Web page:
Roebuck: House GOP charter-school bill trying to wish away Gov. Wolf
Bill could saddle Phila. with hundreds of millions in new costs
HARRISBURG, March 4 – State Rep. James Roebuck, D-Phila., Democratic chairman of the House Education Committee, said the charter-school bill House Republicans passed today (H.B. 530) doesn't contain much reform and deserves a "D" grade.
"There's very little reform in this partisan charter-school bill and in fact, some of its provisions would actually take Pennsylvania backwards. It would weaken local control of charters, which are public schools and funded with tax dollars," Roebuck said.
"One major way the bill would weaken local control is by stacking the state charter school appeals board, which has generally been even-handed and approved about 50 percent of the charter school applications that reach it. The bill's $4 million in savings for Philadelphia would probably be wiped out by hundreds of millions of dollars in new costs for charter schools.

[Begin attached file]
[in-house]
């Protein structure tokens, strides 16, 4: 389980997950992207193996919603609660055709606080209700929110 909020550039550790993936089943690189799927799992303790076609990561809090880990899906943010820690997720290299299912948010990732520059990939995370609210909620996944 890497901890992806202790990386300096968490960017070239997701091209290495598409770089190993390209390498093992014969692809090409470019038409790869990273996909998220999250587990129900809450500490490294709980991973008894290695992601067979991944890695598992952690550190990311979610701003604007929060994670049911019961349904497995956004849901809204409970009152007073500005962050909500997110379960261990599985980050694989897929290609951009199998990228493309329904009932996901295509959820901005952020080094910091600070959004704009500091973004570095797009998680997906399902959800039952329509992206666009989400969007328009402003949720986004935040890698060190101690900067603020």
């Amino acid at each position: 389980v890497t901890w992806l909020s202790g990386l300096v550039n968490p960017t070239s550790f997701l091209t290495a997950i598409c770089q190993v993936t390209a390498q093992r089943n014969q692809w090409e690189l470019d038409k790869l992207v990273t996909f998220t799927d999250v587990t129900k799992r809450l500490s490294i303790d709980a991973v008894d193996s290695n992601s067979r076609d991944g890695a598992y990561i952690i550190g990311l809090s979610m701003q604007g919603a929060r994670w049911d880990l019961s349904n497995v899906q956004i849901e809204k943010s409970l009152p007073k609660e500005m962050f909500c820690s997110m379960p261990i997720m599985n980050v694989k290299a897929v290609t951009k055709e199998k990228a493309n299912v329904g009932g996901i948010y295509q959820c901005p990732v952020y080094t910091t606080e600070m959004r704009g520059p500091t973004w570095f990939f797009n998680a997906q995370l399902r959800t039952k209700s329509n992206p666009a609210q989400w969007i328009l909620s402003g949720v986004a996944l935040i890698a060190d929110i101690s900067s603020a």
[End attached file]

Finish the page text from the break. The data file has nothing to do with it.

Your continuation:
"Keep your $4 million and give me a board that will be fair!
"This bill could also cost local property taxpayers money and jobs by giving charter schools right of first refusal on unused school properties that the community might want to put to another use, such as locating a new business there.
"Governor Wolf's budget proposes reasonable limits on cyber charter school payments that would return $160 million in savings per year to school districts -- permanently. This House Republican bill would only provide about $24 million in savings – and $7 million of that would expire after just two years, even though the savings involve services that cyber schools will never provide, such as food services.
"That's a bad deal for local property taxpayers. In addition, the state provides a share of school funding, so declining $136 million in savings is stunning when the state has a $2 billion deficit. Some high-quality charter schools have fulfilled the law's stated mission to provide innovation, but we still shouldn't overpay.
"House Republicans rejected common-sense improvements to the bill both in the Education Committee and the full House, and that's no way to achieve real reform that can be signed into law by the new Democratic governor – instead in this bill they're trying to cut him out of the process as much as possible. This bill is not even a realistic negotiating position. They cannot wish away Governor Wolf or his constitutional veto authority."